Arkansas Divorce FAQs

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Arkansas Divorce FAQs

Destiny Law divorce attorneys in Little Rock and Hot Springs, Arkansas are here for you. Here are answers to divorce FAQs—questions our divorce attorneys at Destiny Law are most commonly asked about divorce in Little Rock, Arkansas.

If I want a divorce from my spouse, what do I do first?

The first thing to do is get a snapshot of all of your assets. You need to know every asset you have prior to and during your marriage. The second thing to do is hire an experienced divorce attorney who will help you navigate your rights during this difficult process. View our divorce checklist for more information.

What are the grounds for divorce in Arkansas?

In Arkansas, there are seven grounds for which a divorce may be filed:

  • Adultery;
  • Impotency;
  • Conviction of a felony or infamous crime;
  • Habitual drunkenness;
  • Cruel and barbarous treatment;
  • General indignities; and
  • Living separately for 18 continuous months.

How to File for Divorce in Arkansas

The divorce process is fraught with challenges from filing a complaint about divorce to marriage dissolution and ensuing children’s custody and alimony. There are many legal hurdles when filing for divorce in Arkansas but our divorce lawyers can help! Here’s an easy guide for filing for divorce.

  1. Obtain and fill out the relevant divorce forms – The Complaint for Divorce Form determines where you’ll file or submit your form. The Complaint should be filed in the county in which you live or the county where the other party resides, if they have the children. The law requires that you must have lived in Arkansas for at least 60 days before commencing the divorce process.
  2. File your divorce forms – You’ll be required to provide a copy of the signed complaint to the clerk’s office or the circuit court in the county where the Complaint is to be filed. In return, they’ll give you a document with a stamp and notation that shows that the county court did receive your divorce papers. The clerk may issue a standard restraining order, which states that neither spouse shall remove the children from the jurisdiction of the court, dissipate assets and funds, or harass the other spouse.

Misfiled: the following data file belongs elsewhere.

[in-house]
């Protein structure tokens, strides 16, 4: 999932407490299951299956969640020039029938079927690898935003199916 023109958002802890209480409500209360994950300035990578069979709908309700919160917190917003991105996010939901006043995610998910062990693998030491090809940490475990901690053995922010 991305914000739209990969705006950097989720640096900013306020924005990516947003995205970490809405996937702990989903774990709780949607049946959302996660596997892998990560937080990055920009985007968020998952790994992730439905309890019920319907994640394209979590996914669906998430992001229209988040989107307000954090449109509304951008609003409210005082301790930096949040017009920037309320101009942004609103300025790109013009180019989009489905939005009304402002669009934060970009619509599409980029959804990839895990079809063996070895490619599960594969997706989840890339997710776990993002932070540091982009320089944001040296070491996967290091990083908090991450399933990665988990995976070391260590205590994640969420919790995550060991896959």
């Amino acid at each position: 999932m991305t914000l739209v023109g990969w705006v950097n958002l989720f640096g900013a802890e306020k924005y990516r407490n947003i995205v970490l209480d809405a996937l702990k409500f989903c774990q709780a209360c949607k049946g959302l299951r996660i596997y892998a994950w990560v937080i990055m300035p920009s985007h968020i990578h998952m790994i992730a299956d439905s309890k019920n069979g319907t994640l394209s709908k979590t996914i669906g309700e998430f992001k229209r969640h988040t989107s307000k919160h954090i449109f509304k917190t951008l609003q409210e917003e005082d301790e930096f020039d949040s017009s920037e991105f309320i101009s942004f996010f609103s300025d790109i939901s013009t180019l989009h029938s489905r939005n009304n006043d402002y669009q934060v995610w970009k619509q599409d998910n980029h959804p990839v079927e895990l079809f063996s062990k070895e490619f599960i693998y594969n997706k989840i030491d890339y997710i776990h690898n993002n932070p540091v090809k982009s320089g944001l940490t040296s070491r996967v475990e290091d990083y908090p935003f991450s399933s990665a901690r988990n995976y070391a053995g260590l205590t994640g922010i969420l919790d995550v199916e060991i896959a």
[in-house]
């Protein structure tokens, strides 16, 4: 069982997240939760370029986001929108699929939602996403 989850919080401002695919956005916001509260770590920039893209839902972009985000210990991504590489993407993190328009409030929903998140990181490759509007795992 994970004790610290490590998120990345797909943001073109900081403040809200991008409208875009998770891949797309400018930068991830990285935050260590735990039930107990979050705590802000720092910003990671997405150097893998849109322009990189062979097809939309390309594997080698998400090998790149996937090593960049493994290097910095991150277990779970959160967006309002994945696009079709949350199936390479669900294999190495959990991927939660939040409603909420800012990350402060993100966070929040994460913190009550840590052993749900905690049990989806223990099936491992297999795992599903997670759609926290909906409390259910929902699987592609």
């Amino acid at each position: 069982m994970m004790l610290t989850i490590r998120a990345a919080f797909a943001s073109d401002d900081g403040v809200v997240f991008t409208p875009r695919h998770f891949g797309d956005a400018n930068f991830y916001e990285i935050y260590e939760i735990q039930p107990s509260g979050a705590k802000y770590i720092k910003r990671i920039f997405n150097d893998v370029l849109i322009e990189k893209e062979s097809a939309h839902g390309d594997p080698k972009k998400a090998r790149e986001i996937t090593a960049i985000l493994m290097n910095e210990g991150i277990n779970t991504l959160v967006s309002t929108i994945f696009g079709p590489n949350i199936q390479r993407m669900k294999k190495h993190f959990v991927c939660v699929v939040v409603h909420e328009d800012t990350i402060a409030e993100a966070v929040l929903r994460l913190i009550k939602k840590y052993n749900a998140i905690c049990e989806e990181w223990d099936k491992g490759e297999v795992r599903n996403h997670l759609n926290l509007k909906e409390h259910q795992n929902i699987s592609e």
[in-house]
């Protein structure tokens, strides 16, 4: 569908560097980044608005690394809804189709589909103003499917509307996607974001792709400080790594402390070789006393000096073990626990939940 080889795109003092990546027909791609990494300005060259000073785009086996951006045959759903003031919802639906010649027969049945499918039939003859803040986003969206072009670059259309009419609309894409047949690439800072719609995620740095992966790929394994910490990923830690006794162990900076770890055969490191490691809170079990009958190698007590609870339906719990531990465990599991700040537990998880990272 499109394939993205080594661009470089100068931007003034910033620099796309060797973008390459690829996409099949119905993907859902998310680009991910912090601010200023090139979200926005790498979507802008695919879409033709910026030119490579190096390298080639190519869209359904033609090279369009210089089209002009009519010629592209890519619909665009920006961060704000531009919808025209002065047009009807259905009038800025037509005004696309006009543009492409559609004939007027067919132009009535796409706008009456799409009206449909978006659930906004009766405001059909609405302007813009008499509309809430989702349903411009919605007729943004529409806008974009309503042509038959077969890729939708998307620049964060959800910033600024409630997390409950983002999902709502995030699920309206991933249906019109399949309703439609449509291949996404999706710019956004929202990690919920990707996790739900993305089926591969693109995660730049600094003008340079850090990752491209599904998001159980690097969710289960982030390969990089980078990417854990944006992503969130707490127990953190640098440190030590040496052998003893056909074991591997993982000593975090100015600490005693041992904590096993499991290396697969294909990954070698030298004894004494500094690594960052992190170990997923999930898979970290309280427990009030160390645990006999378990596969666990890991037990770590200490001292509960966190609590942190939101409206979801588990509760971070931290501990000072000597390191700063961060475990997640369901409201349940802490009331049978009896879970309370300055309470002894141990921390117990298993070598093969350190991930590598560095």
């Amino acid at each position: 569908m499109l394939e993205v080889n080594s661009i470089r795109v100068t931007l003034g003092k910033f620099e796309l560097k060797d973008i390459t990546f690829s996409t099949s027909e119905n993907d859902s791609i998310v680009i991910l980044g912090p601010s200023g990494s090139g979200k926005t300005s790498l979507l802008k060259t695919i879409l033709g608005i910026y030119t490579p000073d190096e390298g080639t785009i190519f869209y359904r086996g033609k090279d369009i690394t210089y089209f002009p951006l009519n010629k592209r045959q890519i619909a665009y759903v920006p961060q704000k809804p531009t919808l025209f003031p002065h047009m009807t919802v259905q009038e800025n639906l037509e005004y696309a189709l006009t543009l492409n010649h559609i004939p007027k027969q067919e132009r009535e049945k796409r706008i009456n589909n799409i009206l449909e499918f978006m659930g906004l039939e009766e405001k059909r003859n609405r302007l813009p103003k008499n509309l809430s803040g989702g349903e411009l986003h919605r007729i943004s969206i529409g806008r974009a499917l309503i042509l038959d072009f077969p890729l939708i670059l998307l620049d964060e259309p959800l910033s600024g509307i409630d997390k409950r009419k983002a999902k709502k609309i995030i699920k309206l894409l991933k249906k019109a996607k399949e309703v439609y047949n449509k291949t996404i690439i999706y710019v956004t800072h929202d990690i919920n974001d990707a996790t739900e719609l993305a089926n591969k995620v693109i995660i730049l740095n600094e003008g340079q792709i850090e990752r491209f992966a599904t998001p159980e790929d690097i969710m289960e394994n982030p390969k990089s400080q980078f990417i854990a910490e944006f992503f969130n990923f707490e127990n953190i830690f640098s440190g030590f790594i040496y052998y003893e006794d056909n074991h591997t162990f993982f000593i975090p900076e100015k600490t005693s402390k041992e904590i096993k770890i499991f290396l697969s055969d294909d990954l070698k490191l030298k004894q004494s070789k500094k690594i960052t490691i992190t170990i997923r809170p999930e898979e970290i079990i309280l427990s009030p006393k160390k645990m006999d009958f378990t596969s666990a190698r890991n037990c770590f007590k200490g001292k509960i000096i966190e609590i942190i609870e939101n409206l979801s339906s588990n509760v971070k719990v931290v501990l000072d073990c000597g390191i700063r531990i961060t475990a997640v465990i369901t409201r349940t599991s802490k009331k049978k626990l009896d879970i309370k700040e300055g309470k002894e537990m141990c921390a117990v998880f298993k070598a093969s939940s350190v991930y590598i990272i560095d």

3. Serve your divorce forms to the defendant – You’re allowed to serve the divorce papers or your complaint to your spouse where they live. If the defendant agrees, they or their lawyer can accept the service. They should sign the “Entry of Appearance and Waiver of Service of Summons” form, available at the county clerk’s office or online through legal aid. You will need to provide the county sheriff or a private process server with the filed documents and the location of where your spouse can be served, and the sheriff or process server will deliver them personally to your spouse. Once they deliver the divorce papers to your spouse, the sheriff or process server will return the papers to you and you will need to have them filed with the clerk, which will prove to the court that your spouse received notice of the lawsuit. You also have the option of serving your spouse via registered mail. Should your spouse receive the package, the return receipt showing successful delivery is proof that you serve your spouse with the divorce papers. But if they refuse to be served, the court in Arkansas will acknowledge the certificate of refusal and proceed as if the spouse received the divorce documents. If your spouse’s whereabouts are unknown, you can ask the court for permission to issue a warning order. This is a document that advises the spouse that a lawsuit has been filed against them and that they have 30 days to respond to the lawsuit. After the court authorizes the warning order, you must contact a local newspaper in the county where your spouse lives and pay the newspaper to publish notice. If completed correctly, a warning order will meet the service requirement.